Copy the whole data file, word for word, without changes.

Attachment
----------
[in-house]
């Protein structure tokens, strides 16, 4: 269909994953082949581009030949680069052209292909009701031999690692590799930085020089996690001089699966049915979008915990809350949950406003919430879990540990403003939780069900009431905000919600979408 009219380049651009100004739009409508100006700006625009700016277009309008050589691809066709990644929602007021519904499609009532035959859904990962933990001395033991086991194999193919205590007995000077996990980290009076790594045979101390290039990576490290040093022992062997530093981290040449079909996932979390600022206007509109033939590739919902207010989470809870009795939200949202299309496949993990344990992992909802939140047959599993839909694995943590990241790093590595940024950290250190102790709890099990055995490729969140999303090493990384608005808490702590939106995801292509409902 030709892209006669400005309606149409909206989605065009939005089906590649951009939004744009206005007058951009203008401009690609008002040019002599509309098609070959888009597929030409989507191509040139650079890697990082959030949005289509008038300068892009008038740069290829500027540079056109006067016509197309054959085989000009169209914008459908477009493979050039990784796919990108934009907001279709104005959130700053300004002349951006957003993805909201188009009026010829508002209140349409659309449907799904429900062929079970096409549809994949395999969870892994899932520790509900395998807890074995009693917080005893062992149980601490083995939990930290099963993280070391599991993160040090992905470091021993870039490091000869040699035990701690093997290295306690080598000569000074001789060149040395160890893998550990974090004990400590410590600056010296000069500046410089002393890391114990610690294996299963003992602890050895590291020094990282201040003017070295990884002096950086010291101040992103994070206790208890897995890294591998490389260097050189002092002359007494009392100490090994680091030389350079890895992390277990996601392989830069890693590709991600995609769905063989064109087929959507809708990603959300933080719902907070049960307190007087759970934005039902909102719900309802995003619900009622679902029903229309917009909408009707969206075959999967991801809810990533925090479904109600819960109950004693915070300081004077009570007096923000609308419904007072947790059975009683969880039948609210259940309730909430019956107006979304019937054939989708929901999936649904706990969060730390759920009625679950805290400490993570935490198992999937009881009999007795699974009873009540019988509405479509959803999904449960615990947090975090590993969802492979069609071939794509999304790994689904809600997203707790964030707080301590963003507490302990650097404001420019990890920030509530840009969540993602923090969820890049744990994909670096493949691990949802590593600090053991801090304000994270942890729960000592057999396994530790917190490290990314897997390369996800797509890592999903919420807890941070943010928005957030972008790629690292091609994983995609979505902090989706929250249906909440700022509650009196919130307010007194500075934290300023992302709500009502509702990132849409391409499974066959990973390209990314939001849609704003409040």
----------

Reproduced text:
[in-house]
């Protein structure tokens, strides 16, 4: 269909994953082949581009030949680069052209292909009701031999690692590799930085020089996690001089699966049915979008915990809350949950406003919430879990540990403003939780069900009431905000919600979408 009219380049651009100004739009409508100006700006625009700016277009309008050589691809066709990644929602007021519904499609009532035959859904990962933990001395033991086991194999193919205590007995000077996990980290009076790594045979101390290039990576490290040093022992062997530093981290040449079909996932979390600022206007509109033939590739919902207010989470809870009795939200949202299309496949993990344990992992909802939140047959599993839909694995943590990241790093590595940024950290250190102790709890099990055995490729969140999303090493990384608005808490702590939106995801292509409902 030709892209006669400005309606149409909206989605065009939005089906590649951009939004744009206005007058951009203008401009690609008002040019002599509309098609070959888009597929030409989507191509040139650079890697990082959030949005289509008038300068892009008038740069290829500027540079056109006067016509197309054959085989000009169209914008459908477009493979050039990784796919990108934009907001279709104005959130700053300004002349951006957003993805909201188009009026010829508002209140349409659309449907799904429900062929079970096409549809994949395999969870892994899932520790509900395998807890074995009693917080005893062992149980601490083995939990930290099963993280070391599991993160040090992905470091021993870039490091000869040699035990701690093997290295306690080598000569000074001789060149040395160890893998550990974090004990400590410590600056010296000069500046410089002393890391114990610690294996299963003992602890050895590291020094990282201040003017070295990884002096950086010291101040992103994070206790208890897995890294591998490389260097050189002092002359007494009392100490090994680091030389350079890895992390277990996601392989830069890693590709991600995609769905063989064109087929959507809708990603959300933080719902907070049960307190007087759970934005039902909102719900309802995003619900009622679902029903229309917009909408009707969206075959999967991801809810990533925090479904109600819960109950004693915070300081004077009570007096923000609308419904007072947790059975009683969880039948609210259940309730909430019956107006979304019937054939989708929901999936649904706990969060730390759920009625679950805290400490993570935490198992999937009881009999007795699974009873009540019988509405479509959803999904449960615990947090975090590993969802492979069609071939794509999304790994689904809600997203707790964030707080301590963003507490302990650097404001420019990890920030509530840009969540993602923090969820890049744990994909670096493949691990949802590593600090053991801090304000994270942890729960000592057999396994530790917190490290990314897997390369996800797509890592999903919420807890941070943010928005957030972008790629690292091609994983995609979505902090989706929250249906909440700022509650009196919130307010007194500075934290300023992302709500009502509702990132849409391409499974066959990973390209990314939001849609704003409040």